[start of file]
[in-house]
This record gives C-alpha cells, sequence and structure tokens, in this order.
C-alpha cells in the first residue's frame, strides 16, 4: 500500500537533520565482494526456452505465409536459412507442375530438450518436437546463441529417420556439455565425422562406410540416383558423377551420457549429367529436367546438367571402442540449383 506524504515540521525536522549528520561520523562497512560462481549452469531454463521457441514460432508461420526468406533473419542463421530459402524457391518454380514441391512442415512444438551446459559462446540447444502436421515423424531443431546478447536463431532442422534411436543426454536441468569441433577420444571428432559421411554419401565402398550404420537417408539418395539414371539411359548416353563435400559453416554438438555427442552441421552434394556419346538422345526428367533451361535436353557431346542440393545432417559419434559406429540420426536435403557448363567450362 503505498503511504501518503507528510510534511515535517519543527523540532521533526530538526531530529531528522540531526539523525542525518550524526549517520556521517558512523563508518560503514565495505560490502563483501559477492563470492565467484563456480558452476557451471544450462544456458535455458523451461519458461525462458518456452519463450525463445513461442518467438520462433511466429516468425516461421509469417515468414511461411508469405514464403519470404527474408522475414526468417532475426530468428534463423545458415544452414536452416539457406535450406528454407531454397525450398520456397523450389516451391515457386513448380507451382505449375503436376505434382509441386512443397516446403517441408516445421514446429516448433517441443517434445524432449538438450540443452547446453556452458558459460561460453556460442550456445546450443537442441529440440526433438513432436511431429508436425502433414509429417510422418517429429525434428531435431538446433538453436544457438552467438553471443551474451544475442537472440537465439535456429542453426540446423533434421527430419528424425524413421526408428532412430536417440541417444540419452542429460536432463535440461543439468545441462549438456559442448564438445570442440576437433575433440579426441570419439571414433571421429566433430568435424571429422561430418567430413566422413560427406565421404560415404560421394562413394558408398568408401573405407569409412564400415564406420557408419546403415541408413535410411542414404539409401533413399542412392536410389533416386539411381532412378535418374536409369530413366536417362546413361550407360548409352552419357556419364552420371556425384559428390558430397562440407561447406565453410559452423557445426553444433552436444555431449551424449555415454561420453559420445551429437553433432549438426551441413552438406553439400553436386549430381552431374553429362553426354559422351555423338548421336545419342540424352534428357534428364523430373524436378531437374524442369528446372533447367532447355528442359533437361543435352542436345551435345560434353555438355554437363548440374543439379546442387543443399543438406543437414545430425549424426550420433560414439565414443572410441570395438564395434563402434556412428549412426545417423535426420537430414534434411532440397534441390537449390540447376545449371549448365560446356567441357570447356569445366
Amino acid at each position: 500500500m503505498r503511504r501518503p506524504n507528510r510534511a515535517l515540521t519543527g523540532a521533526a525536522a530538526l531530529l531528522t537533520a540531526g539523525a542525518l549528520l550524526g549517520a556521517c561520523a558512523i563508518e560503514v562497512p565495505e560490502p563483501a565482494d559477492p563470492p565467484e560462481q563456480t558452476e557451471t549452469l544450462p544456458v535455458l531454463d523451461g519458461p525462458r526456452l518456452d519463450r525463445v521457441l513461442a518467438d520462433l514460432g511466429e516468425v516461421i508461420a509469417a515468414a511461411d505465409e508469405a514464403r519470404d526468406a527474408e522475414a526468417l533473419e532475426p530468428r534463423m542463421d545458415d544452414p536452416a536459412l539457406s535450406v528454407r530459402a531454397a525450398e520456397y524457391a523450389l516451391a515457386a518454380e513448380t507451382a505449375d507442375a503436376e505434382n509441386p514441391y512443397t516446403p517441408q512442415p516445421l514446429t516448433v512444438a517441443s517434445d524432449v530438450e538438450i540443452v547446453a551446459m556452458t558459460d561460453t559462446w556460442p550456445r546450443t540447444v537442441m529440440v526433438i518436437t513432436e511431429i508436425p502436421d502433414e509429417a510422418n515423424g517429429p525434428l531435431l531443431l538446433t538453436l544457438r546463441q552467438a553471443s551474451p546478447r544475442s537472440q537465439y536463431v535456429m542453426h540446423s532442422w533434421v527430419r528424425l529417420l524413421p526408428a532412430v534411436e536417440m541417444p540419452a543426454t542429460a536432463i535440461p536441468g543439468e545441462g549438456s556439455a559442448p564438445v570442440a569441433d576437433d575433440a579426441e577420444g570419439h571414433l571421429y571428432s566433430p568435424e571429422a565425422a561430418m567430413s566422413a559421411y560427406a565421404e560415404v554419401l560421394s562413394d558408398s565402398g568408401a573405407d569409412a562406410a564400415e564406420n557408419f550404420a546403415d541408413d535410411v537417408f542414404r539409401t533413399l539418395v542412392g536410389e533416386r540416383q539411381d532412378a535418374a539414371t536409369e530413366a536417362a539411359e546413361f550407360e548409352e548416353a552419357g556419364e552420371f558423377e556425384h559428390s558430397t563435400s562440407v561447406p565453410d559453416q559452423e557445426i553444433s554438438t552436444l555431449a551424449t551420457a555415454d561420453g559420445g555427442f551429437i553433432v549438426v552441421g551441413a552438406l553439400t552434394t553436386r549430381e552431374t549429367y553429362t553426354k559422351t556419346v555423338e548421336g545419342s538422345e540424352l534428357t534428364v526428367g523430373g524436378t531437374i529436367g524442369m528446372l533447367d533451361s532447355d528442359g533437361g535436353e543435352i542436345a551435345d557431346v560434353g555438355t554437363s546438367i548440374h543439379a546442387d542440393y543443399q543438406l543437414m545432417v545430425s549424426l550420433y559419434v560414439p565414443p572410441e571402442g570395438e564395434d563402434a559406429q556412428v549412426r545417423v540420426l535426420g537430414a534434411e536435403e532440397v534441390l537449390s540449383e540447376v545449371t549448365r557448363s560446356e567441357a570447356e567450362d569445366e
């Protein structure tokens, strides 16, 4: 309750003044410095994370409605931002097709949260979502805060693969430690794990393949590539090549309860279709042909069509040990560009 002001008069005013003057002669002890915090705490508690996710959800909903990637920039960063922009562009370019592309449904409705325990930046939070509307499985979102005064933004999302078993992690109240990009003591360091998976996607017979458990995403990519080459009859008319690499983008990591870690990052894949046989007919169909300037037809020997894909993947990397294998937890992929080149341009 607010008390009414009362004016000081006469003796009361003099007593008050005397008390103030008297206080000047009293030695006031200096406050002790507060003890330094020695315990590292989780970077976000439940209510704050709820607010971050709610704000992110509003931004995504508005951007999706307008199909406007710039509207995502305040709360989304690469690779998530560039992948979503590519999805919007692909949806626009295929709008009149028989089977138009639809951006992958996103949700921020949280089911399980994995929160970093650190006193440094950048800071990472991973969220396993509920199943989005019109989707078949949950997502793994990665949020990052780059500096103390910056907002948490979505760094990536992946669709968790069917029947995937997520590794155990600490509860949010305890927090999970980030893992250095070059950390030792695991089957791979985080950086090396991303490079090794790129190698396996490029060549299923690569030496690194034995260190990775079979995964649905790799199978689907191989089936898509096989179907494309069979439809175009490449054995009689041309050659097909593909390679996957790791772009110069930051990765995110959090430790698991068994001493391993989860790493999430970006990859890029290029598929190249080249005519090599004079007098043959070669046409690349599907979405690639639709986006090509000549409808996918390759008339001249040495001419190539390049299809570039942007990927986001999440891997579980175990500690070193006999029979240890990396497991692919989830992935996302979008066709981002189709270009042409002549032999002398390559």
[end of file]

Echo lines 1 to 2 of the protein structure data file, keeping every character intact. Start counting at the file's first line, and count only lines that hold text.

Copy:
[in-house]
This record gives C-alpha cells, sequence and structure tokens, in this order.